Obturator hernia is a rare type of abdominal hernia. Its pathogenesis is attributed to the loss of preperitoneal fat and lymphatic tissues, which normally overlie the obturator canal, thus creating a space around obturator vessels and nerves . Concomitant illnesses, such as chronic obstructive pulmonary disease, constipation, and kyphoscoliosis could result in increased intraperitoneal pressure and facilitate the growth of the hernia sac . Lean and elderly women are usually affected as they have less preperitoneal fat and several comorbidities, which favor the pathogenesis of this condition.
Laparotomy is the standard approach for the treatment of obturator hernia, since preoperative diagnosis is difficult owing to its rarity and non-specific signs and symptoms. Ziegler et al. have mentioned that “Obturator hernia needs a laparotomy, not a diagnosis” . Likewise, many surgeons believe that emergency laparotomy is the most optimal treatment for possible incarcerated obturator hernias. However, recent advances in imaging techniques, such as computed tomography and ultrasonography, have improved the rate of correct preoperative diagnosis, which has made less invasive approaches feasible to undertake [2–4]. Few studies have described less invasive therapeutic strategies, such as elective surgeries following successful manual reduction [5–7]. Elective surgeries were shown to be associated with a higher rate of TAPP implementation. The reason for undertaking laparoscopic approaches less frequently in emergency surgeries could be attributed to the smaller peritoneal cavity resulting from a dilated intestine.
This study aimed to evaluate the efficacy of FROGS as the first choice of treatment for incarcerated obturator hernias. Usually, patients with obturator hernia have comorbidities, which makes them unsuitable for emergency surgeries. They should be treated with less invasive therapy in an elective setting, if possible. In addition, it is often the case that some patients and their families do not consent to surgery. Ceresoli et al. showed that emergency surgery for complicated inguinal hernias is burdened by high morbidity and mortality rates in elderly patients . For patients with asymptomatic or minimally symptomatic inguinal hernias, watchful waiting is recognized as an acceptable option [15, 16]. Although these studies have mainly focused on inguinal hernias, the results could apply to obturator hernias as well.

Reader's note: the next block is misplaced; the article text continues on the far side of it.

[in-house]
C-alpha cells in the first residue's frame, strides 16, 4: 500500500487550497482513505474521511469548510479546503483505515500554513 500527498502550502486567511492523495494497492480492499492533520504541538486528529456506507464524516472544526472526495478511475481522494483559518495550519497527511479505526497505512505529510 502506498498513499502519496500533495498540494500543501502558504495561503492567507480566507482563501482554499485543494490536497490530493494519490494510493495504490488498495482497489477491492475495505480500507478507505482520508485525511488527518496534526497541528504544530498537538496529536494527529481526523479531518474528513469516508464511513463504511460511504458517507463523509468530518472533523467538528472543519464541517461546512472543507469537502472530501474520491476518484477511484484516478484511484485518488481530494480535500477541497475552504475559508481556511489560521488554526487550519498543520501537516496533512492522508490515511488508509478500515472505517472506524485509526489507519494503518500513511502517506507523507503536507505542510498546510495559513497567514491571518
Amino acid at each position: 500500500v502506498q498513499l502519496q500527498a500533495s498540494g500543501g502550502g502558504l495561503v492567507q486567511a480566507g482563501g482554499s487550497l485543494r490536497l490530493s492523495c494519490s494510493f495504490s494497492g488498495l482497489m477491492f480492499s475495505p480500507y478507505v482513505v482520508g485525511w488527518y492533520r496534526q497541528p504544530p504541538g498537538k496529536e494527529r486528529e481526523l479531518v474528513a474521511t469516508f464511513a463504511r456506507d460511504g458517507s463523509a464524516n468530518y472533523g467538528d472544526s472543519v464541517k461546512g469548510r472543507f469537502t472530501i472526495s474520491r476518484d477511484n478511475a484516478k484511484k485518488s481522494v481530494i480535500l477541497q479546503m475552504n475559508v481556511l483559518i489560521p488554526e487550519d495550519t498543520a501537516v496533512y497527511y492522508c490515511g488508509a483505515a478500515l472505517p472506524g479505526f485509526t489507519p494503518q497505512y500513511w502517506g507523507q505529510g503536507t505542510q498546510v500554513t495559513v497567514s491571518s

In our study, emergency surgeries could be avoided in asymptomatic or minimally symptomatic patients because of the implementation of FROGS. Some of these patients underwent safe elective TAPP repair, while in others, comorbidities or family wishes were decisive factors. Irrespective of whether elective surgery was performed or not, bowel resection could be avoided in all patients. In addition, the short-term prognosis between the after-FROGS and before-FROGS groups was comparable. Although the balance between the risks of elective surgery versus the risks of a watchful approach is still a matter of debate in the absence of specific recommendations for elderly patients , a watchful approach could be a choice based on this result and the literature.
Although patients who do not undergo elective surgery are still at risk of recurrence, FROGS can be reproducible in cases of recurrence owing to its high success rate. Therefore, we believe that FROGS can be the first choice of treatment in any case of obturator hernia incarceration. The mechanism of FROGS is unclear and may be complex. However, we believe that complex coordinated movements of muscles around the obturator canal may have an important role. The driving pressure generated by these movements helps surgeons to reduce the hernia sac. In addition, at some point during this maneuver, the obturator canal may be maximally relaxed (usually in Step 3, based on our experience), and by repeating FROGS, we can eventually find this particular point.
The necessity of bowel resection is hard to decide, especially if FROGS is implemented. No patients in the after-FROGS group required bowel resection. The longest duration from symptom onset to hernia presentation was 72 hours. Based on this result, we can argue that if there is no obvious evidence of strangulation or ischemia, a manual reduction by FROGS is acceptable within 72 hours.
The limitation of this study is the relatively small sample size. Further observations and analyses are necessary to confirm the effectiveness of FROGS. Notwithstanding these limitations, manual reduction with FROGS was found to be safe and reproducible and can be the first treatment choice for obturator hernia. FROGS can be used instead of emergency surgery as a less invasive method to treat patients with obturator hernia while preserving the bowel.